Any farmer who owns land that has appreciated significantly over time knows that the tax bill can be staggering when the land is sold. This is especially true if depreciation deductions have been taken on the improvements on the land. For the family farmer who relies on the land to make his living, the opportunity to retire to a more comfortable, less back-breaking life can be very attractive, until he sees the amount of capital gains taxes that will be due on his ground that was bought for a few dollars but is now worth thousands of dollars per acre. In this situation, it is typical for a farmer to feel trapped and hold his land instead of selling, even when this significant portion of his estate ends up producing a relatively small amount of income.

Fortunately, Section 1031 of the U. S. Tax Code permits farmers and other owners of investment and business property to defer the capital gains taxes on the sale of property by acquiring “like-kind” property. When people hear the term “like-kind,” they mistakenly believe that the properties exchanged must be of exactly the same type. On the contrary, almost any kind of land can qualify for a like-kind exchange, so long as it is held for investment or business. (A principal residence, second home, or other land used for personal purposes will NOT qualify. A vacation property may qualify if it is rented.) For example, a farmer desiring to increase his income may exchange a farm for an interest in a shopping center, an apartment complex, on any other type of rental property.

Of course, a farmer may also swap a farm for another type of farming operation, and have it qualify for like-kind treatment. Again, by way of example, our firm assisted the owner of a chicken farm who was interested in retiring from the demanding, time-intense chicken business. Because of large depreciation deductions that had been taken on the chicken barns and other improvements on the property, substantial capital gains taxes would have been due on the sale. Consequently, a straight sale was very unattractive. However, the farmer was able to find a tract of pasture land which he purchased under a like-kind exchange. The client now leads a more relaxed life raising a few cattle on his new farm.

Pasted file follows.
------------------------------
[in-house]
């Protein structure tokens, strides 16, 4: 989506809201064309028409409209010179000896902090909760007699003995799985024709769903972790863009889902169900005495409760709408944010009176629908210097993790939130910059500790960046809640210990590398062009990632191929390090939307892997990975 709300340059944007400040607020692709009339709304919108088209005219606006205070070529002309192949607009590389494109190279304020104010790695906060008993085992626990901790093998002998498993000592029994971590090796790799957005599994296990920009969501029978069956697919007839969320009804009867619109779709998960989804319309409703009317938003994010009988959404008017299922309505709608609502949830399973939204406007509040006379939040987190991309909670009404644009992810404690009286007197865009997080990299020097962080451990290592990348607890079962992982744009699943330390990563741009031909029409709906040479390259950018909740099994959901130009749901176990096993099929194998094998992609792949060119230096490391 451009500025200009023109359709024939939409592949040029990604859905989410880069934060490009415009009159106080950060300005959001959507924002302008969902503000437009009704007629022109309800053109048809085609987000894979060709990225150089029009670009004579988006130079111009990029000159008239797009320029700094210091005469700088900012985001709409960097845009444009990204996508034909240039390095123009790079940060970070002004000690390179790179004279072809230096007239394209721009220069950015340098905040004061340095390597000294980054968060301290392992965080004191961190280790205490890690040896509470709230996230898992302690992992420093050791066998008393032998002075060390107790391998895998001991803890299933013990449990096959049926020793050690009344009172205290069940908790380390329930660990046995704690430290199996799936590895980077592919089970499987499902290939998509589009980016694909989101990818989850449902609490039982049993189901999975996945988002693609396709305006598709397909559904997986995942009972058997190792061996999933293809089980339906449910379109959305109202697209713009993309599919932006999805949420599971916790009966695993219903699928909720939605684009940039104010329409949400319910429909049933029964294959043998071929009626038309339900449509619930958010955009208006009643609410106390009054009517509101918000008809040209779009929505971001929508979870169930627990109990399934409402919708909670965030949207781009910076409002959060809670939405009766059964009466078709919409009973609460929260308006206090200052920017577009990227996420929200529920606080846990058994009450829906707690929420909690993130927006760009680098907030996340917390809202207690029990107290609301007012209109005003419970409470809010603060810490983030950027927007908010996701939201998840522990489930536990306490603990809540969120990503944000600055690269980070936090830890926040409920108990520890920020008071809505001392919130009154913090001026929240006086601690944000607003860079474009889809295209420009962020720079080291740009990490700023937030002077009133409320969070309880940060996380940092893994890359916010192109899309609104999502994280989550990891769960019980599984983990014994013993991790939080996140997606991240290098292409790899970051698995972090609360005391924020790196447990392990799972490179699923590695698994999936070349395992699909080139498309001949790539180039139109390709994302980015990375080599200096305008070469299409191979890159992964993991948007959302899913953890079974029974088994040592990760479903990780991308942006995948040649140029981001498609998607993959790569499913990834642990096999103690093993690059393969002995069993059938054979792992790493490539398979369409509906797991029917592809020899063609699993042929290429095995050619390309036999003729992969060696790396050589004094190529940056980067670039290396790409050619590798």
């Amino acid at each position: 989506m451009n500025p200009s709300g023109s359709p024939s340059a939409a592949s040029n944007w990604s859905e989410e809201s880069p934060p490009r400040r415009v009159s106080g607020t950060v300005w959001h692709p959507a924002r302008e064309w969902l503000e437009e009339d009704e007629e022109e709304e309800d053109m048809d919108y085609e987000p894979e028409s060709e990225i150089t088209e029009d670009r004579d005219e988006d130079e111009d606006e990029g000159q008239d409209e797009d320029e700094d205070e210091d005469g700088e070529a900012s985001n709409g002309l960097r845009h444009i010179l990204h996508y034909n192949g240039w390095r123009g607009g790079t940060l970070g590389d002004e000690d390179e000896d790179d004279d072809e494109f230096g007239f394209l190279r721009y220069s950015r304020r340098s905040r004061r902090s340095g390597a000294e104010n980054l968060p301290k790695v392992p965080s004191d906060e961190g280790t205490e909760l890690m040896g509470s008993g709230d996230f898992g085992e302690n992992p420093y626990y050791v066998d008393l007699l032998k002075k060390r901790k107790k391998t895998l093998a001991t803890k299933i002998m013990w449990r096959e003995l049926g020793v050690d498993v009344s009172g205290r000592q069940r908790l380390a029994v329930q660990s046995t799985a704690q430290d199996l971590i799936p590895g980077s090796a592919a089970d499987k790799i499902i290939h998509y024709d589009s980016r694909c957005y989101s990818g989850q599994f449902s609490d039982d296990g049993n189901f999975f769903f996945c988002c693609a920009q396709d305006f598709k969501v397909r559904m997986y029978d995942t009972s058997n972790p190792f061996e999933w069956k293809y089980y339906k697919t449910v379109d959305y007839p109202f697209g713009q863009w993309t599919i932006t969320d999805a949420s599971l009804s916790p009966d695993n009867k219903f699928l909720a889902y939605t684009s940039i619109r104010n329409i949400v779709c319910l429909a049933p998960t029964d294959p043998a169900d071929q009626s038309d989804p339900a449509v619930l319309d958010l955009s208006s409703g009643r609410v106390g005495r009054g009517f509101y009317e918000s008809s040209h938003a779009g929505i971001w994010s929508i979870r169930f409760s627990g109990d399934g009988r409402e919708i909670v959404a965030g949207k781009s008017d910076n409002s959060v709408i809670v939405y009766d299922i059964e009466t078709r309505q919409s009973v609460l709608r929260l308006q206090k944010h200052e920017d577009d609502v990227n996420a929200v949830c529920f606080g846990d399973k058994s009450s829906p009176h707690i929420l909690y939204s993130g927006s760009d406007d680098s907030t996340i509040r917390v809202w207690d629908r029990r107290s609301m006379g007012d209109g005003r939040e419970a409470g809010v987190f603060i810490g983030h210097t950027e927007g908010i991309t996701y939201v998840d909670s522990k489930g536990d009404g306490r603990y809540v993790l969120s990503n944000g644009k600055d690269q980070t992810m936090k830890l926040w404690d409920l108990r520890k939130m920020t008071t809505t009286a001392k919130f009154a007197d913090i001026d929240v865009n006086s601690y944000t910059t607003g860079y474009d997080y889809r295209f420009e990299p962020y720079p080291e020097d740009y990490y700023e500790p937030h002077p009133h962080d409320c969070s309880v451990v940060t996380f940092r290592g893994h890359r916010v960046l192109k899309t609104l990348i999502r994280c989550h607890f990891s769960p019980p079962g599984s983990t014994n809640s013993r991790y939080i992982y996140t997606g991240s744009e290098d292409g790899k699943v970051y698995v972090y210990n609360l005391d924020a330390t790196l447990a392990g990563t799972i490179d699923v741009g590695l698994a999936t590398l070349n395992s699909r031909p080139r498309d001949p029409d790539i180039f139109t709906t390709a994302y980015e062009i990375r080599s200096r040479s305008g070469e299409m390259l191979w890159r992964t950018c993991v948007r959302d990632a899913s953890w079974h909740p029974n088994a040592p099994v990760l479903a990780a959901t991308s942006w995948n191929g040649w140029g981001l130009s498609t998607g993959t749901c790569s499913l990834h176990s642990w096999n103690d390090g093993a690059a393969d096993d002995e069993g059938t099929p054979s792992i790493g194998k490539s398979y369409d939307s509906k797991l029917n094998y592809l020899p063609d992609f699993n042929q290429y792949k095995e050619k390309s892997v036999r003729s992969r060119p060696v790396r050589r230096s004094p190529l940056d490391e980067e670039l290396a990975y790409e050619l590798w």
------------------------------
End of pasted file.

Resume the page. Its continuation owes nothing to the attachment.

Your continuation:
Exchange Procedure 

Taking advantage of Section 1031 does not mean that the like-kind exchange must involve the swapping of deeds or titles to property. If the proper paperwork is in place and the regulations are precisely followed, a farmer will have 45 days from the date he sells a tract of land to identify the land (“replacement property”) he intends to purchase in the exchange. The farmer will then have 180 days from the date of sale (or until the due date of his tax return, whichever is shorter) to purchase the replacement property. If the farmer receives any cash in the transaction, it will be taxable to him.

ding the replacement property is usually the biggest hurdle to a tax-free exchange. There is, however, good news in this regard. The IRS has promulgated new regulations that allow a taxpayer to buy the replacement property before selling his original property. This is known as a “reverse exchange.”

There are other restrictions and steps to a successful like-kind exchange besides the ones mentioned in this article. Every detail of the tax regulations must be followed. Therefore, it is crucial that a farmer work with experienced professionals who understand the procedures for a successful exchange.

Other articles by Ted:

  • Kentucky Probate and How to Avoid It
  • The Pitfalls Of Dying Without Proper Estate Planning In Kentucky: Five Good Reasons To Prepare A Will
  • Understanding the Limited Liability Company

These materials are designed to provide general information prepared by professionals in regard to the subject matter covered. It is provided with the understanding that the author is not engaged in rendering legal, accounting, or other professional service. Although prepared by professionals, these materials should not be utilized as a substitute for professional service in specific situations. If legal advice is required, the service of a professional should be sought.